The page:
(first century Aramaic translation of the "Pater Noster")
"Oh Thou, from whom the breath of life comes,"
"who fills all realms of sound, light and vibration."
"May Your light be experienced in my utmost holiest."
"Your Heavenly Domain approaches."
Nehwê tzevjânach aikâna d'bwaschmâja af b'arha.
"Let Your will come true - in the universe (all that vibrates)just as on earth (that is material and dense)."
Hawvlân lachma d'sûnkanân jaomâna.
"Give us wisdom (understanding, assistance) for our daily need,"
Waschboklân chaubên wachtahên aikâna daf chnân schwoken l'chaijabên.
"detach the fetters of faults that bind us, like we let go the guilt of others."
Wela tachlân l'nesjuna
"Let us not be lost in superficial things (materialism, common temptations),"
ela patzân min bischa.
"but let us be freed from that what keeps us off from our true purpose."
Metol dilachie malkutha wahaila wateschbuchta l'ahlâm almîn.
"From You comes the all-working will, the lively strength to act, the song that beautifies all and renews itself from age to age."
"Sealed in trust, faith and truth. (I confirm with my entire being)"
Since Jesus was Jewish he would have grown up learning and citing the 'Kadish' from the Talmud (2), which his female and male disciples would have also been familiar with. The fact that the prayer Jesus teaches is very similar to the 'Kadish' indicates that Jesus was theologically elaborating on it to make the significance of the 'Kadish' more accessible to his disciples.
However, as you can see from both the original Hebrew Kadish as well as the Aramaic version Jesus taught, there is no indication in either that Jesus perceives God specifically or exclusively as male:"Our Parent which art in heaven, be gracious to us, O Lord, our God; hallowed be thy name, and let the remembrance of thee be glorified in heaven above and in the earth here below. Let thy kingdom reign over us now and forever. The holy men of old said, Remit and forgive unto all men whatsoever they have done against me. And lead us not into temptation, but deliver us from the evil thing. For thine is the kingdom, and thou shalt reign in glory for ever and for evermore." (3)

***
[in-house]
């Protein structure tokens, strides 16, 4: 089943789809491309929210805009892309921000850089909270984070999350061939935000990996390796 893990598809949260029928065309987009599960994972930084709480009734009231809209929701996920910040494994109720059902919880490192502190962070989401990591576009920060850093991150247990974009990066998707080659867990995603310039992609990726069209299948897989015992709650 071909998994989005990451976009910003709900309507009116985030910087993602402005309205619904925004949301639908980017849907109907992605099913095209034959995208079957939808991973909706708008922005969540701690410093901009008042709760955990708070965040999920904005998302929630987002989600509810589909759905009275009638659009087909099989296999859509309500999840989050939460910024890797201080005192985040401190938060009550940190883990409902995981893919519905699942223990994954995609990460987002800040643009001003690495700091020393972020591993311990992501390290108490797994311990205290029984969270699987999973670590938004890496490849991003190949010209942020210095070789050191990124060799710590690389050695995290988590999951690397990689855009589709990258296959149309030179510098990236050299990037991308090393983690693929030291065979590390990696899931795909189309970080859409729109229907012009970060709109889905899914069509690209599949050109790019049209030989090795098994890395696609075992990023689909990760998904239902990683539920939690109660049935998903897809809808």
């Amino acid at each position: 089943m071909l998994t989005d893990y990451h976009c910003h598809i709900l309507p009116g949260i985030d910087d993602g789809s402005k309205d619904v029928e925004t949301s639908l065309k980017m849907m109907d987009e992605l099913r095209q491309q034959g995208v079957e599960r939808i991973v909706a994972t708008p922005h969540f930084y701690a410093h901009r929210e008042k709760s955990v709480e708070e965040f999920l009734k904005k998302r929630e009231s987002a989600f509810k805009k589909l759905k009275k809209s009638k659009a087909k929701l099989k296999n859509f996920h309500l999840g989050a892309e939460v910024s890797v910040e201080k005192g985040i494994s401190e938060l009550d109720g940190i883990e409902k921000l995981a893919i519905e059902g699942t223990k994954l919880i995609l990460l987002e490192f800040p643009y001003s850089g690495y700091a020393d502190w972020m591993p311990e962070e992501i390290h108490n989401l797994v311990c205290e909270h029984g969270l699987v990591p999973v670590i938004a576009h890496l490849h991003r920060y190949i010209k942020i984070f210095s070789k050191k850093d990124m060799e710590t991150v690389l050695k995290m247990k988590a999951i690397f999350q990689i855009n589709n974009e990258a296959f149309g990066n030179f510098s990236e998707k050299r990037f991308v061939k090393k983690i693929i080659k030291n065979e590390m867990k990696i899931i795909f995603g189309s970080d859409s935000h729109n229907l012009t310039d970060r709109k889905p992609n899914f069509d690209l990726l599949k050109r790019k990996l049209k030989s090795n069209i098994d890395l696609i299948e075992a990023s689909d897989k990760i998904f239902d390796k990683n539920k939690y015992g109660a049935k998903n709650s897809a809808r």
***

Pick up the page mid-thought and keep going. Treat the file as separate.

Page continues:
The terms used to portray God in both the 'Kadish' and The Lord's Prayer indicate ancestry and use the term Abwun or Parent in a similar way to how we would use the term "fore-father" or "fore-mother".
Although such terms really refer to an ancestor of either gender, it is easy to see how the term "fore-father" replaced "ancestor" in common language under patriarchal rule, treating the concept of fore-mother as taken for granted and included in the term "fore-father"; it's also easy to see how the term "fore-father" was similarly shortened to "father" in common language for convenience sake. And there we get oversimplified and inaccurate terms like "Our Father" to represent a term that originally referred to our maternal and paternal ancestry.
And this is how easy it is to corrupt theological concepts by ego-centrically projecting our cultural comfort zones onto concepts like "God" which were not meant to be culturally exclusive. Let's keep our personal comfort zones separated from public talk about God out of respect for each individual's opportunity to develop a culturally-independant and personal relationship with this universally-relevant and un-see-able Being.
"God who is blessed and the only Sovereign One, the ruler of rulers, who alone is immortal and who lives in unapproachable light, whom no one has seen or can see." (4)
For more cultural context on this prayer, please see http://www.thenazareneway.com/lords_prayer.htm.
1) Matt. 6:9-13, Luke 11:2-4
2) English scholar Dr. Hardwicke says: "The so-called 'Lord's Prayer' was learned by the Messiah as the 'Kadish' from the Talmud."
3) The Kadish, translated by Christian scholar, Rev. John Gregorie
4) 1 Timothy 6:16